Safety

Proposed CDL changes don't hit all the marks

Frank Di Giacomo, Publisher
Posted on September 1, 2001

Bus drivers are our greatest resource. Of that, there’s no doubt. Over the past decade, however, they’ve been forced to jump through a tangle of bureaucratic hoops (CDL, drug and alcohol testing, criminal background checks and, in some states, physical performance tests) to qualify for a job that few “normal people” would accept even if offered to them with a string of pearls.

But I’m glad that the standards are high and the screening is thorough. My granddaughter will soon be riding the bus to school, and I feel more confident about her safety knowing that her bus driver has been rigorously qualified for a position that embraces such tremendous responsibility.

CDL program shakeup
Now the Federal Motor Carrier Safety Administration (FMCSA) has proposed revisions to the CDL program (as mandated by the Motor Carrier Safety Improvement Act of 1999) that would expand the screening process, strengthen the licensing requirements and toughen the sanctions associated with traffic violations.

These are laudable objectives, but they need careful examination. Some of the proposals strike me as peculiar. For example, CDL holders who are caught driving their commercial vehicles without their license would be guilty of a “serious traffic violation," equivalent to driving without having obtained a license. Even odder, the CDL holder can nullify the violation by showing proof of his CDL before the court date. Why, then, make this a serious violation? (For more information on the proposed rulemaking, see news story in this issue).

But I’m getting sidetracked here. What I want to discuss is FMCSA’s proposal to create a school bus driver endorsement as part of its revised CDL program.

This is where it gets tricky.

On the plus side, a school bus endorsement would help to create a more relevant testing program. A chief complaint about the existing CDL process is that it doesn’t measure school bus-specific knowledge and skills. There’s really no practical use in determining whether a prospective school bus driver can back a truck into a loading dock or knows how to lash down cargo properly (no, I’m not referring to children).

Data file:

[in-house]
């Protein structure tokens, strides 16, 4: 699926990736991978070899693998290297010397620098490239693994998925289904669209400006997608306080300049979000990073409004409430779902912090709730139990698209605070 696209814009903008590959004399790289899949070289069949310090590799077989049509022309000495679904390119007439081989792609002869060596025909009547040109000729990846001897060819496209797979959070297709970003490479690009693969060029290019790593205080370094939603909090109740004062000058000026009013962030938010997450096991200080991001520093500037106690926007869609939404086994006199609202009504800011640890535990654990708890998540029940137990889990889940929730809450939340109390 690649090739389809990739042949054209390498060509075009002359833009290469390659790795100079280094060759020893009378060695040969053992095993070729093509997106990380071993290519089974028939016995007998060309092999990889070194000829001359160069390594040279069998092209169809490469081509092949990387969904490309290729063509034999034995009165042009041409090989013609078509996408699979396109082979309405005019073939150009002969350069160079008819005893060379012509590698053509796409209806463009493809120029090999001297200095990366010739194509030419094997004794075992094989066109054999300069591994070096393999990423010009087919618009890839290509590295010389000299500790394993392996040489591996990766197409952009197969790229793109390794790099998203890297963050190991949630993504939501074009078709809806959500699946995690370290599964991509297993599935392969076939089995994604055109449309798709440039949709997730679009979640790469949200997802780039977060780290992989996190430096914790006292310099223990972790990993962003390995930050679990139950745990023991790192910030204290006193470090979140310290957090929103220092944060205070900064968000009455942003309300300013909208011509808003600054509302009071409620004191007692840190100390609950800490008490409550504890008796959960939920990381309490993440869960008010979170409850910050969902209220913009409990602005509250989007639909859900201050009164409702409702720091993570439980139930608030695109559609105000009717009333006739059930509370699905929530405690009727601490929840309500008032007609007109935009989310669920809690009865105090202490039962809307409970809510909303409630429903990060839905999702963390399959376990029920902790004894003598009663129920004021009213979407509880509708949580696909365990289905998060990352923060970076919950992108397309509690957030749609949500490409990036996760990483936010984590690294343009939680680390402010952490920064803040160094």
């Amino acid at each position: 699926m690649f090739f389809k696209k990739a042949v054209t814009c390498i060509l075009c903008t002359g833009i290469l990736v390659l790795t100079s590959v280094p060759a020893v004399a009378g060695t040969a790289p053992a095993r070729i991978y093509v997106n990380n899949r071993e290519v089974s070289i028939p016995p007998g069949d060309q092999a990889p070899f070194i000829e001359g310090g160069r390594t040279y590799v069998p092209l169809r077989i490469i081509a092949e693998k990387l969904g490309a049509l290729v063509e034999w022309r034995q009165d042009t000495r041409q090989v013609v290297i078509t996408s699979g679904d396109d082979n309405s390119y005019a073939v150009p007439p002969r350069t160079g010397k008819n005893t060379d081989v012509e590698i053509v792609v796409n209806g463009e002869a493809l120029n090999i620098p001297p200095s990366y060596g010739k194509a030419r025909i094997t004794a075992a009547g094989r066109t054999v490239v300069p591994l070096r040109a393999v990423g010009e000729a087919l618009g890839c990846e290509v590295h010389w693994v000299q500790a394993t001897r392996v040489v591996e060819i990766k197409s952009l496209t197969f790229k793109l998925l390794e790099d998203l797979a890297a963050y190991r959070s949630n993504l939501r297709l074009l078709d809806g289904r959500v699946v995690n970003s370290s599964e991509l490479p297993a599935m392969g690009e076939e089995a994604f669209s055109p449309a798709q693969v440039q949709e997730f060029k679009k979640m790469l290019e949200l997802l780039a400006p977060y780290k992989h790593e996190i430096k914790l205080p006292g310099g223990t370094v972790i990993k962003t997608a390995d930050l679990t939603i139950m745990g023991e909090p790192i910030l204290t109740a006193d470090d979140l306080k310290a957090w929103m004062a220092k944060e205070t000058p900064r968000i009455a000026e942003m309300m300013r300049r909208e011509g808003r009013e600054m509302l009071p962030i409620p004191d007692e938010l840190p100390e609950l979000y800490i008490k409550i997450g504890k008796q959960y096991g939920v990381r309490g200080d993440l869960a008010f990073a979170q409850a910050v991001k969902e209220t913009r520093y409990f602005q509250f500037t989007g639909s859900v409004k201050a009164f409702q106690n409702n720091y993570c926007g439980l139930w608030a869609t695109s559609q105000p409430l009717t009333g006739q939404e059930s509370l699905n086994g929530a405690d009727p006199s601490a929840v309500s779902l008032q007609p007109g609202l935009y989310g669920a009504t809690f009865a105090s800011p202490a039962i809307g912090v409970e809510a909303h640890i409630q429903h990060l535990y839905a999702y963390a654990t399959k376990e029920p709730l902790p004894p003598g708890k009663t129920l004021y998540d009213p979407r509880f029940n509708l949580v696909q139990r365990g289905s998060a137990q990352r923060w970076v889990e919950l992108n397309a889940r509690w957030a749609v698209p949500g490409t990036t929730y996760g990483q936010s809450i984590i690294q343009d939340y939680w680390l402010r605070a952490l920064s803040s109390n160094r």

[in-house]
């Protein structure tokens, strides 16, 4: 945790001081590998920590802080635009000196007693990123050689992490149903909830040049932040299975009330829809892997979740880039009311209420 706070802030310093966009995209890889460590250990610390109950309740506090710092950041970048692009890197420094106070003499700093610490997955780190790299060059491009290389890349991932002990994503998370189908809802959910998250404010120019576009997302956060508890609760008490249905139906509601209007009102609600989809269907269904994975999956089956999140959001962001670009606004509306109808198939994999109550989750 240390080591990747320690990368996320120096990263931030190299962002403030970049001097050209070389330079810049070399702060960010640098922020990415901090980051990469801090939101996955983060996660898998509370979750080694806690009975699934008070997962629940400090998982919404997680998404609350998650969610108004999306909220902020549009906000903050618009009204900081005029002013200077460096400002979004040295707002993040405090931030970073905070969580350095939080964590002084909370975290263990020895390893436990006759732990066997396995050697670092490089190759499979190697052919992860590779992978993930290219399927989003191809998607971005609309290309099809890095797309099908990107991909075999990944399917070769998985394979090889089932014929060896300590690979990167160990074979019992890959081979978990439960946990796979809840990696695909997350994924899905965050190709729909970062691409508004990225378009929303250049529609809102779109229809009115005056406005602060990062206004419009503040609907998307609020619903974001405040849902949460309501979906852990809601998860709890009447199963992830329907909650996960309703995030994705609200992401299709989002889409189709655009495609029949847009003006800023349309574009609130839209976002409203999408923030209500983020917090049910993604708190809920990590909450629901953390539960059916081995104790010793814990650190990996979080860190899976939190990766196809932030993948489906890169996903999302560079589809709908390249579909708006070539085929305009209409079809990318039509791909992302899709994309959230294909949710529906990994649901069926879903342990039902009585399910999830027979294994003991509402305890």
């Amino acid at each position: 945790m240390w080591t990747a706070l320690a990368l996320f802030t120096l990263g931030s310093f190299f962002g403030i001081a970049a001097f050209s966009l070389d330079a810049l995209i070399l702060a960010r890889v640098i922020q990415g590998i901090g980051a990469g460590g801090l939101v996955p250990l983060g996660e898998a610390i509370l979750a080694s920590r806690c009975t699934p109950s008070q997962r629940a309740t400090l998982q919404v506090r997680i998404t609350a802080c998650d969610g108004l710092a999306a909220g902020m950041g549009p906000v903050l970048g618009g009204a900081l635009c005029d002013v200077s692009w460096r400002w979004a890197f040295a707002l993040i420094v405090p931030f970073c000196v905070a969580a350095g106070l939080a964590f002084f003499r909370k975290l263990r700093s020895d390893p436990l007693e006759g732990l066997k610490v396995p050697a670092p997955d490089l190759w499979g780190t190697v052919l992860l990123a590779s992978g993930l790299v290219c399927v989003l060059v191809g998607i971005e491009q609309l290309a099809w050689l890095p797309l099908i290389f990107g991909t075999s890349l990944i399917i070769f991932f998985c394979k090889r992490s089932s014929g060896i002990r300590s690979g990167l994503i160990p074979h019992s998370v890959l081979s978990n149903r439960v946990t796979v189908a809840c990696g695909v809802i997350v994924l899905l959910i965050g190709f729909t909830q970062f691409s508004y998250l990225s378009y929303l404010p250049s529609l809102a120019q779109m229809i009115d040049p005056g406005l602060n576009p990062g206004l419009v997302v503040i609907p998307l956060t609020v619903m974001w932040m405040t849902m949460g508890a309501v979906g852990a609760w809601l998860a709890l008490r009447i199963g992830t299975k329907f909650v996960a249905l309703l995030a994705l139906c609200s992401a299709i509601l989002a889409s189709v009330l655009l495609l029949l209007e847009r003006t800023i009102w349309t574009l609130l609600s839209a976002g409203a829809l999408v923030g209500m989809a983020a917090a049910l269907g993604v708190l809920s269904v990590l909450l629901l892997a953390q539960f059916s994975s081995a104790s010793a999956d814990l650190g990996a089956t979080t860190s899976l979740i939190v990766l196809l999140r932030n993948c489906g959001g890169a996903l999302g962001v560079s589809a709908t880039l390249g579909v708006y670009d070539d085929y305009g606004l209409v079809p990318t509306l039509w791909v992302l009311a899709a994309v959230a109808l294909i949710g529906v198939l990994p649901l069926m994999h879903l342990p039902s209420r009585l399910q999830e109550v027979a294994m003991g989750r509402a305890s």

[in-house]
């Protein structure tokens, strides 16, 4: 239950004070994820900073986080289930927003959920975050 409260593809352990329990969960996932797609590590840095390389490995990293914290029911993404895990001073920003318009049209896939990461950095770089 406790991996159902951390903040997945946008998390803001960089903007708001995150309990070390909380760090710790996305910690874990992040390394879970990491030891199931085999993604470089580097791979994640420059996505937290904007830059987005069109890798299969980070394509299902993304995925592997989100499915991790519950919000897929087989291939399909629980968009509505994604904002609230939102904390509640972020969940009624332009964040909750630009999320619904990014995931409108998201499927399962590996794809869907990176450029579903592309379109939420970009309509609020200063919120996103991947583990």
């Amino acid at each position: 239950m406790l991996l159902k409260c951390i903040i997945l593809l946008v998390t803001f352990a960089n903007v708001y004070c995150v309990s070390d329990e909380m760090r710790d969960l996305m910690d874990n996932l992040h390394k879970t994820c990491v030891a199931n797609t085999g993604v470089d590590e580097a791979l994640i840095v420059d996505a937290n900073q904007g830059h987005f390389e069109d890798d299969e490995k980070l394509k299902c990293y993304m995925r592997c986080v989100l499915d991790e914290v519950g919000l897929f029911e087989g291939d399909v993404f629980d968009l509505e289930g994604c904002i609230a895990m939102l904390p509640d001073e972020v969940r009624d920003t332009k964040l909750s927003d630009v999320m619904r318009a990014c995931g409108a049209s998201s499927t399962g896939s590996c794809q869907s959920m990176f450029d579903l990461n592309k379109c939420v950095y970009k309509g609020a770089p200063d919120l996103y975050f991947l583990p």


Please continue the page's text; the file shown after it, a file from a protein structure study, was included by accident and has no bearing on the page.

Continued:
The school bus endorsement proposed in the rulemaking would require applicants to pass a knowledge test that includes topics such as passenger loading and unloading, operation of safety equipment like stop arms and mirror systems, emergency evacuation and rail crossing safety. It would also require a skills test in a school bus of the same vehicle group as the applicant would drive on the job.

What we really need
Even more helpful to the school transportation industry, however, would be the development of a school bus-restricted CDL. This idea has been kicked around for several years, if not decades, and some states, like Connecticut, have implemented CDLs that restrict the holder to school bus operation only.

The point, of course, is to discourage people from using the CDL test preparation offered free by most school districts and contractors as a springboard to a higher-paying job as a truck or transit or motorcoach bus driver. It’s not only unethical on the part of the driver applicant; it also drains the school bus operation hundreds of dollars in training costs.

It’s not entirely clear from the proposed rulemaking if the school bus endorsement would achieve this goal. It does not specifically say whether CDL holders who’ve obtained school bus endorsements and want to switch to driving transit buses would have to pass a skills test in a transit bus. Adding such a restriction could help to reduce the number of people trying to “work the system” for free CDL training.

Related Topics: CDL, FMCSA

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